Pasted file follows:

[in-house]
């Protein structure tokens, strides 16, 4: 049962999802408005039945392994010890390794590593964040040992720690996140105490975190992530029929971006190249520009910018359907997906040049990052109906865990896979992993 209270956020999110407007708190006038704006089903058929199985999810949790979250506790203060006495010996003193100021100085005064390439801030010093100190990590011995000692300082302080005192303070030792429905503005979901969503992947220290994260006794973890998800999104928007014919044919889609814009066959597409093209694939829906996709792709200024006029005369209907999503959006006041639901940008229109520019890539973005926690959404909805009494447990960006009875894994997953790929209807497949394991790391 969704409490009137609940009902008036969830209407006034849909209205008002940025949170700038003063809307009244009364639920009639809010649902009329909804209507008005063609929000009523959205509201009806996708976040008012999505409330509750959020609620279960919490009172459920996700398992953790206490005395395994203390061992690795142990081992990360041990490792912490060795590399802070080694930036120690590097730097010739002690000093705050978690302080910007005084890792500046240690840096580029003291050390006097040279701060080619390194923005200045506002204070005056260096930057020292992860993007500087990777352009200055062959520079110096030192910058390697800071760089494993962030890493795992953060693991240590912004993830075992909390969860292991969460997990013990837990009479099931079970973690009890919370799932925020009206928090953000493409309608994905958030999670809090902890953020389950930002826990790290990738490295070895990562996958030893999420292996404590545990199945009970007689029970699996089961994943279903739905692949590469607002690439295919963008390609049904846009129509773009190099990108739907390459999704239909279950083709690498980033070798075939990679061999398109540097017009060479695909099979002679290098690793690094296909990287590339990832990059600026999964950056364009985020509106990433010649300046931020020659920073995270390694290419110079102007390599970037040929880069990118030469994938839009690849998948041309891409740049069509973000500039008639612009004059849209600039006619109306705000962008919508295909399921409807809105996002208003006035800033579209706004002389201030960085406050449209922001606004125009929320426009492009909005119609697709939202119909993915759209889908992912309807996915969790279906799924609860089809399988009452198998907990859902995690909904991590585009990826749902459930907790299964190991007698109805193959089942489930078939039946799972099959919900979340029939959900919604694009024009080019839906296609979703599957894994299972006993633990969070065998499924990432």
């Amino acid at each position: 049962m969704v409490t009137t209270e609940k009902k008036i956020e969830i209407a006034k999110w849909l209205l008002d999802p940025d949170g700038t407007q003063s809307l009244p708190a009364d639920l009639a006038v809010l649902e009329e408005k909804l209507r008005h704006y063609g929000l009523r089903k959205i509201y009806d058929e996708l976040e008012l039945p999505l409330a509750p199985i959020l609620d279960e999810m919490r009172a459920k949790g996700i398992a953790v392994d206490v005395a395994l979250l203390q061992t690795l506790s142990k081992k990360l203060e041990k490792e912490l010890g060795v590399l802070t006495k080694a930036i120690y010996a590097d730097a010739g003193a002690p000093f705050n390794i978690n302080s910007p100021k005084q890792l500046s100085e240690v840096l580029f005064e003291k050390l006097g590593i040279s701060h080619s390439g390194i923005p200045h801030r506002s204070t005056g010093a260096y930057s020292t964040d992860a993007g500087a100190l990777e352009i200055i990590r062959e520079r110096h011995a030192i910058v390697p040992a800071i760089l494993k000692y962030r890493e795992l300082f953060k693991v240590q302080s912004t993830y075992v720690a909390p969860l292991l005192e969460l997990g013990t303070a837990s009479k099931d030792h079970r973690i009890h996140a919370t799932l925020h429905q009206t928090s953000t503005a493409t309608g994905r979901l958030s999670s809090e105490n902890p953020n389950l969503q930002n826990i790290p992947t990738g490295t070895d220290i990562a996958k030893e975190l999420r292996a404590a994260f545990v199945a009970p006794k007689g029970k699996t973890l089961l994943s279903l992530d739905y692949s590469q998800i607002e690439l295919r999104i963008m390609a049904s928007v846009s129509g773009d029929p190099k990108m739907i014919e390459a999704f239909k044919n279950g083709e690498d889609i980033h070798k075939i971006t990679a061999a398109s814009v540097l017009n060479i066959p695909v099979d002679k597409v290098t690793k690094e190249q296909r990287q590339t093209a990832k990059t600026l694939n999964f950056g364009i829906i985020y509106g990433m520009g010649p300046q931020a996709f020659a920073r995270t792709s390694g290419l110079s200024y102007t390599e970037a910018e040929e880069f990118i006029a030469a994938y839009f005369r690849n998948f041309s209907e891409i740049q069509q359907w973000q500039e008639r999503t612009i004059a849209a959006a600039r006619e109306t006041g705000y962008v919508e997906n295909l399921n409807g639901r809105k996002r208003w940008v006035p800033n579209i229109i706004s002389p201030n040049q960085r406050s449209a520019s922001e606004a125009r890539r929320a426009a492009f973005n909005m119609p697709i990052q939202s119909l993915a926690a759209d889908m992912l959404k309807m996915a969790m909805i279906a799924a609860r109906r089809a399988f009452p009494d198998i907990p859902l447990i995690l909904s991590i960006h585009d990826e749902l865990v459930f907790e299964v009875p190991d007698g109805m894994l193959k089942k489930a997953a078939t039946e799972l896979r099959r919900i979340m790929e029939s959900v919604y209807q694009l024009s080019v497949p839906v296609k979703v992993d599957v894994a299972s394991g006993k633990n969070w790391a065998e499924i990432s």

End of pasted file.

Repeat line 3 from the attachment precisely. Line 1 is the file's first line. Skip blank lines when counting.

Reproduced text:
């Amino acid at each position: 049962m969704v409490t009137t209270e609940k009902k008036i956020e969830i209407a006034k999110w849909l209205l008002d999802p940025d949170g700038t407007q003063s809307l009244p708190a009364d639920l009639a006038v809010l649902e009329e408005k909804l209507r008005h704006y063609g929000l009523r089903k959205i509201y009806d058929e996708l976040e008012l039945p999505l409330a509750p199985i959020l609620d279960e999810m919490r009172a459920k949790g996700i398992a953790v392994d206490v005395a395994l979250l203390q061992t690795l506790s142990k081992k990360l203060e041990k490792e912490l010890g060795v590399l802070t006495k080694a930036i120690y010996a590097d730097a010739g003193a002690p000093f705050n390794i978690n302080s910007p100021k005084q890792l500046s100085e240690v840096l580029f005064e003291k050390l006097g590593i040279s701060h080619s390439g390194i923005p200045h801030r506002s204070t005056g010093a260096y930057s020292t964040d992860a993007g500087a100190l990777e352009i200055i990590r062959e520079r110096h011995a030192i910058v390697p040992a800071i760089l494993k000692y962030r890493e795992l300082f953060k693991v240590q302080s912004t993830y075992v720690a909390p969860l292991l005192e969460l997990g013990t303070a837990s009479k099931d030792h079970r973690i009890h996140a919370t799932l925020h429905q009206t928090s953000t503005a493409t309608g994905r979901l958030s999670s809090e105490n902890p953020n389950l969503q930002n826990i790290p992947t990738g490295t070895d220290i990562a996958k030893e975190l999420r292996a404590a994260f545990v199945a009970p006794k007689g029970k699996t973890l089961l994943s279903l992530d739905y692949s590469q998800i607002e690439l295919r999104i963008m390609a049904s928007v846009s129509g773009d029929p190099k990108m739907i014919e390459a999704f239909k044919n279950g083709e690498d889609i980033h070798k075939i971006t990679a061999a398109s814009v540097l017009n060479i066959p695909v099979d002679k597409v290098t690793k690094e190249q296909r990287q590339t093209a990832k990059t600026l694939n999964f950056g364009i829906i985020y509106g990433m520009g010649p300046q931020a996709f020659a920073r995270t792709s390694g290419l110079s200024y102007t390599e970037a910018e040929e880069f990118i006029a030469a994938y839009f005369r690849n998948f041309s209907e891409i740049q069509q359907w973000q500039e008639r999503t612009i004059a849209a959006a600039r006619e109306t006041g705000y962008v919508e997906n295909l399921n409807g639901r809105k996002r208003w940008v006035p800033n579209i229109i706004s002389p201030n040049q960085r406050s449209a520019s922001e606004a125009r890539r929320a426009a492009f973005n909005m119609p697709i990052q939202s119909l993915a926690a759209d889908m992912l959404k309807m996915a969790m909805i279906a799924a609860r109906r089809a399988f009452p009494d198998i907990p859902l447990i995690l909904s991590i960006h585009d990826e749902l865990v459930f907790e299964v009875p190991d007698g109805m894994l193959k089942k489930a997953a078939t039946e799972l896979r099959r919900i979340m790929e029939s959900v919604y209807q694009l024009s080019v497949p839906v296609k979703v992993d599957v894994a299972s394991g006993k633990n969070w790391a065998e499924i990432s």